“You’re not punk and I’m telling everyone” is the opening line of “Boxcar,” the anti-anthem of Jawbreaker, who wrote and recorded it amidst accusations they themselves had been receiving of having sold out, or of being on the fast track to doing so, all before they were signed to DGC. It is a song that resonates even after over 20 years. Punks have what I call “Boxcar syndrome,” a tendency to stop and ask what constitutes punk. Though perhaps “declare” is a better term, as it is not so much for exploratory reasons as for political ones, made by ones who either seek to dominate a scene or seek to prevent the dissolution of its purity. And really there’s no other practical application for such a line of inquiry, not in a culture the longevity of which spans generations and the reach of which spans — if not exactly mends — class divisions, for starters. For one to try to do that it would be better to ask why rather than what. Or in any case a variation on what, as in what compels one towards punk?

It’s not boredom, though most say it is. Boredom’s endgames are many, and a poor excuse to pursue any of them, be it going to a sports bar, getting a divorce, getting plastic surgery, or committing tax fraud. Boredom does not explain why punks are so intense about being punk, why so many commit so much effort to extending its lifespan and enriching its culture. More than boredom, punks are created by the absence of something else. In its earliest period — as a named genre anyway — it was propelled by an absence of freedom. What precisely was limiting them, or what expectations of which institutions they were shirking, differed from punk to punk, but each was fairly unison in having those limitations and related pressures dissipated by the primal surge of The Ramones or The Dictators or X. Indeed, they could explore their own limitations whether of aesthetic, physique, or philosophy. In truth, it came to resemble nearly all of the countercultures that preceded it. And it could very well have gone no further, fading, as many in the mainstream have assumed it did, into new wave; this were it not for its singular intensity. Bored punks soon got bored with punk, but they did not abandon it.

1987 is punk’s most significant year; more than 1977, more even than 1991. If the latter years were in any way revolutionary they were more so of marketing. The former on the other hand has a legitimate claim to shifting of paradigms. By that year, punk’s nihilistic streak had run out. Black Flag, Big Black, and a slew of hardcore brutalists had either faded or mutated. At the same time Ian MacKaye, then 25 years old, was founding Fugazi. MacKaye had effectively grown up in public, and his newest band was a long time coming when reviewing the previous seven years. Minor Threat are a staple for punk beginners despite having broken up 33 years ago. Certainly their musicianship was superior to many of their hardcore peers, but then-teenage MacKaye’s vocals and message did as much cementing, stoked as it was by marked self-righteousness laced with deep disappointment. Pleas for autonomy, in his estimation, got punks exactly nowhere. His was an individualism armored in principle, and in expression it reached a near-Lutheran level condemnation, so much so that the rest of the band forced him to clarify his position. After four years — including a self-loathing spell in proto-emo band Embrace — MacKaye, matured in musicianship and message, had retconned punk’s agenda for the foreseeable future.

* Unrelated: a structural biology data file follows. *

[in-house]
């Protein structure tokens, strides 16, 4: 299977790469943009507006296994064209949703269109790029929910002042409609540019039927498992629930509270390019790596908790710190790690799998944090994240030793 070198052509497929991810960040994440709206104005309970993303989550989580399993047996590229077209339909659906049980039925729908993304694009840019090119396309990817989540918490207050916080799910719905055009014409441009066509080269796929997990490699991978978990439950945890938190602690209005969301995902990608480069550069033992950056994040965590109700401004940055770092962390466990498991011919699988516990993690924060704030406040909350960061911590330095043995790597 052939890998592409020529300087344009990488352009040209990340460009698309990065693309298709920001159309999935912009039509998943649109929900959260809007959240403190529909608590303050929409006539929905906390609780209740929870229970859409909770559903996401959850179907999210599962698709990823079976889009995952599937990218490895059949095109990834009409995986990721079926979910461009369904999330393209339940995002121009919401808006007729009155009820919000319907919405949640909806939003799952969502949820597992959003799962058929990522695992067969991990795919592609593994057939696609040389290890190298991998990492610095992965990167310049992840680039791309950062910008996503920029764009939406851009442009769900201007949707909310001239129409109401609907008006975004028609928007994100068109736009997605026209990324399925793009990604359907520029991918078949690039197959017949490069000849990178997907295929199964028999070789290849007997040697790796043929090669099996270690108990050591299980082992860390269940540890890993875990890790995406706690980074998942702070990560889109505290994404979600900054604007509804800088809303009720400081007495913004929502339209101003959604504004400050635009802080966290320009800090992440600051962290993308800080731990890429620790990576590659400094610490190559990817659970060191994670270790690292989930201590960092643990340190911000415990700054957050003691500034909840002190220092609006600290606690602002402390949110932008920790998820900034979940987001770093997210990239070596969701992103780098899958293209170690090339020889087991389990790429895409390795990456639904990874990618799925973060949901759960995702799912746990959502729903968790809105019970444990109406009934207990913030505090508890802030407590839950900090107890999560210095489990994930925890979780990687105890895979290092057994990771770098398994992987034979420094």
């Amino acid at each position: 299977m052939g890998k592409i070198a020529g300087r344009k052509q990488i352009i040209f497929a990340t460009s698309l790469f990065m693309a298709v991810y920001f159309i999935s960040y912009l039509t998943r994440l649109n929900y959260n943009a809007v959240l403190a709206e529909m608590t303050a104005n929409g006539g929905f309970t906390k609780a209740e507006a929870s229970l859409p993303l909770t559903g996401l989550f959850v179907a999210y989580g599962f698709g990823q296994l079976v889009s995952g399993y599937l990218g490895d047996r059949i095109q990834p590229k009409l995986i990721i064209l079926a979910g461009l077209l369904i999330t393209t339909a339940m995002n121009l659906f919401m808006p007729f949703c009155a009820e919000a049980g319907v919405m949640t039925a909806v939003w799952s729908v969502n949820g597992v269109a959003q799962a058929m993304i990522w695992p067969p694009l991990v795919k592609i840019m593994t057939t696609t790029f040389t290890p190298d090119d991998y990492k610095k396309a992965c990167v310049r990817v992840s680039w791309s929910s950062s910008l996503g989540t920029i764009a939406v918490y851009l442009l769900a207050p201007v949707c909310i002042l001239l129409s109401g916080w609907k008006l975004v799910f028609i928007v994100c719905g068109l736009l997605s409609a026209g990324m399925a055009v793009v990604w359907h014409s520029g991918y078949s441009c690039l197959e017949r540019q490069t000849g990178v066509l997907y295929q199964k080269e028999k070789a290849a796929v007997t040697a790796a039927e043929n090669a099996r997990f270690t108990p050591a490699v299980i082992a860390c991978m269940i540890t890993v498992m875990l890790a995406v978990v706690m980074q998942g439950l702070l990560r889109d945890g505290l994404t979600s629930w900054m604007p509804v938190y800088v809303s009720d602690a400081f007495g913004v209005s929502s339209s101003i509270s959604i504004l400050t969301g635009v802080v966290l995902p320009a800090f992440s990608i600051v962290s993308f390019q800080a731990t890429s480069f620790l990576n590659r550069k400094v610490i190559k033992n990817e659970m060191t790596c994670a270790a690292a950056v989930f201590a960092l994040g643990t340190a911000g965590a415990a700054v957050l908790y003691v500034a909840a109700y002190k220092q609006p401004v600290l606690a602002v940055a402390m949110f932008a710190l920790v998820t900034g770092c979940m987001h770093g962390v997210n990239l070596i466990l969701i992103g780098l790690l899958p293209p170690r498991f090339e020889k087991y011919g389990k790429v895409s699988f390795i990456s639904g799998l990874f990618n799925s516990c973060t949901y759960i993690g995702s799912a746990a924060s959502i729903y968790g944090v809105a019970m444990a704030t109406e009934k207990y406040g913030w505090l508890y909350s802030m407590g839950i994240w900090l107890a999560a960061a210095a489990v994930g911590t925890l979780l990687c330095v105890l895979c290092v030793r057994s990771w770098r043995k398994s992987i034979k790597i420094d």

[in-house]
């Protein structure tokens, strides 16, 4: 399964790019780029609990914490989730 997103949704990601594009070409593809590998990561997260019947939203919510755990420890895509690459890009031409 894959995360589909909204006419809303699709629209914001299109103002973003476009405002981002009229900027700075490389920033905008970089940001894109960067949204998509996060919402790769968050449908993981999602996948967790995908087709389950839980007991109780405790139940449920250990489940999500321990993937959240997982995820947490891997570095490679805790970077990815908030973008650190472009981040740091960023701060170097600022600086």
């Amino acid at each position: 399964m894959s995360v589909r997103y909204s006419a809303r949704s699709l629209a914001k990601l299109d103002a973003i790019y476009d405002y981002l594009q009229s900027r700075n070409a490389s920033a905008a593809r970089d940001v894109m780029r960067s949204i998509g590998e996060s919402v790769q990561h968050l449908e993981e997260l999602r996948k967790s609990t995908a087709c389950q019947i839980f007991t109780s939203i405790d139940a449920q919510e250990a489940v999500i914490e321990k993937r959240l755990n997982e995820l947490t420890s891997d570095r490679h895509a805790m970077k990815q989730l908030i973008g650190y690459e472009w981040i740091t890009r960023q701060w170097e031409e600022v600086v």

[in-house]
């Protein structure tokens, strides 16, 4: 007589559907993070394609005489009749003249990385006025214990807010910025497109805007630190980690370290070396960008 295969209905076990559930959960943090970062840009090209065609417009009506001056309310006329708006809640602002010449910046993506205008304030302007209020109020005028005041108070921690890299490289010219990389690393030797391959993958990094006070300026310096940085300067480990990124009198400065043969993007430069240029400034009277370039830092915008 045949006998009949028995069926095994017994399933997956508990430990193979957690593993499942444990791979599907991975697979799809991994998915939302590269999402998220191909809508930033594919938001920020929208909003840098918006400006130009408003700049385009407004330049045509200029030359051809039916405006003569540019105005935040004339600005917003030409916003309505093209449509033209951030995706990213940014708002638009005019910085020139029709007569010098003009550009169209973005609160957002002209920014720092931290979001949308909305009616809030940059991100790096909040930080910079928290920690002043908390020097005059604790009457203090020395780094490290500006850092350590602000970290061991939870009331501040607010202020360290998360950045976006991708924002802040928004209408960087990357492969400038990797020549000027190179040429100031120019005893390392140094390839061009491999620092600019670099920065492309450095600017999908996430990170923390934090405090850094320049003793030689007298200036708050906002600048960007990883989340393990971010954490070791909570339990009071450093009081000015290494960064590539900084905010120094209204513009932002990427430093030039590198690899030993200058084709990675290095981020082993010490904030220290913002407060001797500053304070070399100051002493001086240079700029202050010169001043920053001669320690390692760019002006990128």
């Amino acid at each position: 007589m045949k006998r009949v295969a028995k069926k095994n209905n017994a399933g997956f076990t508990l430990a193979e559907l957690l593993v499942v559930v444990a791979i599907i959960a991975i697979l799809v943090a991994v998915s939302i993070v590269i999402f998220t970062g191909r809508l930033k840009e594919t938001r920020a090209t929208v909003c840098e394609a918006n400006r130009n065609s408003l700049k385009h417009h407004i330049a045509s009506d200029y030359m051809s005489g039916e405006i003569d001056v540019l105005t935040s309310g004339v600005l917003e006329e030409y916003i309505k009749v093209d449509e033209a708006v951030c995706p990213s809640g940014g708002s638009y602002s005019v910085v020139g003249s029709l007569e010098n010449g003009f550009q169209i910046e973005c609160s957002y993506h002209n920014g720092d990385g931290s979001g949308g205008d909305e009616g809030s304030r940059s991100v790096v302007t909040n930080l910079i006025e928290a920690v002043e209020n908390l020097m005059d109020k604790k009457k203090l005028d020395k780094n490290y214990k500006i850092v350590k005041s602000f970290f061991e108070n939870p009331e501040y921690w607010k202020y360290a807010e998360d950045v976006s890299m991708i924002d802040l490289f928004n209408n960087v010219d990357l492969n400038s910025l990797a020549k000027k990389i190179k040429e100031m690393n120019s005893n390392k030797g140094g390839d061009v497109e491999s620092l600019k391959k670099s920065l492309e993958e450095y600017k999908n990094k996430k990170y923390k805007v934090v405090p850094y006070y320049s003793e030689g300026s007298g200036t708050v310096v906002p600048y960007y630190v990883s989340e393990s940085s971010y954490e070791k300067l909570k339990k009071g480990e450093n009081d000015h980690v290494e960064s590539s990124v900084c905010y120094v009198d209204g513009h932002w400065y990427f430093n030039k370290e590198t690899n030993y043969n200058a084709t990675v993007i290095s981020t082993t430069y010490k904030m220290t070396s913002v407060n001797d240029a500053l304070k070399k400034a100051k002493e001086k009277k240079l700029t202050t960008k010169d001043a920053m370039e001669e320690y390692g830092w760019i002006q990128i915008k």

The idea of principle as a good in itself became specious as the 1980s progressed, practically taking on the form of a luxury good. Those who had it first had to afford to exert it. Those who could afford to exert it did so only when and if it was expedient. Freedom was less of a problem in the collective mind at the time. In fact it was seen as a given. Soon people were less compelled to punk by an absence of freedom than by an absence of morals, for which Fugazi along with other DC area bands gave them a fitting outlet.